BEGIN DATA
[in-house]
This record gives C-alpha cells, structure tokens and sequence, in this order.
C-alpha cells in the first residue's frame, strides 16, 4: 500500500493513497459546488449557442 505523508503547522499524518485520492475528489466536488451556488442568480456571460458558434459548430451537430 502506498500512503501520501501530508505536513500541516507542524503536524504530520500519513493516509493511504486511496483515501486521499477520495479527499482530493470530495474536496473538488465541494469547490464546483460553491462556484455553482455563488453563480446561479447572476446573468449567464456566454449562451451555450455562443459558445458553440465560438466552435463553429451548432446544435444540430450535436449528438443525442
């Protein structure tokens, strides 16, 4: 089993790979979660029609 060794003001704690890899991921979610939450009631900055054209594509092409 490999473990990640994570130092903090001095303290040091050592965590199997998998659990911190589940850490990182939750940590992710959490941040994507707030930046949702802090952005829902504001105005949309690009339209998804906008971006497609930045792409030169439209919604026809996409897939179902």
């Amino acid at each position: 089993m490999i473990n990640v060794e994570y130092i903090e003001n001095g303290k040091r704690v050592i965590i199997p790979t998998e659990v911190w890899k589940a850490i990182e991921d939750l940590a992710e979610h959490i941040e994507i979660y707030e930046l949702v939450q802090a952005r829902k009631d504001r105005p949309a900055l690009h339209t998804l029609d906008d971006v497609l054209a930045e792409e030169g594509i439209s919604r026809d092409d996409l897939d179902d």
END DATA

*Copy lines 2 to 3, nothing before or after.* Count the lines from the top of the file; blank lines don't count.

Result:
This record gives C-alpha cells, structure tokens and sequence, in this order.
C-alpha cells in the first residue's frame, strides 16, 4: 500500500493513497459546488449557442 505523508503547522499524518485520492475528489466536488451556488442568480456571460458558434459548430451537430 502506498500512503501520501501530508505536513500541516507542524503536524504530520500519513493516509493511504486511496483515501486521499477520495479527499482530493470530495474536496473538488465541494469547490464546483460553491462556484455553482455563488453563480446561479447572476446573468449567464456566454449562451451555450455562443459558445458553440465560438466552435463553429451548432446544435444540430450535436449528438443525442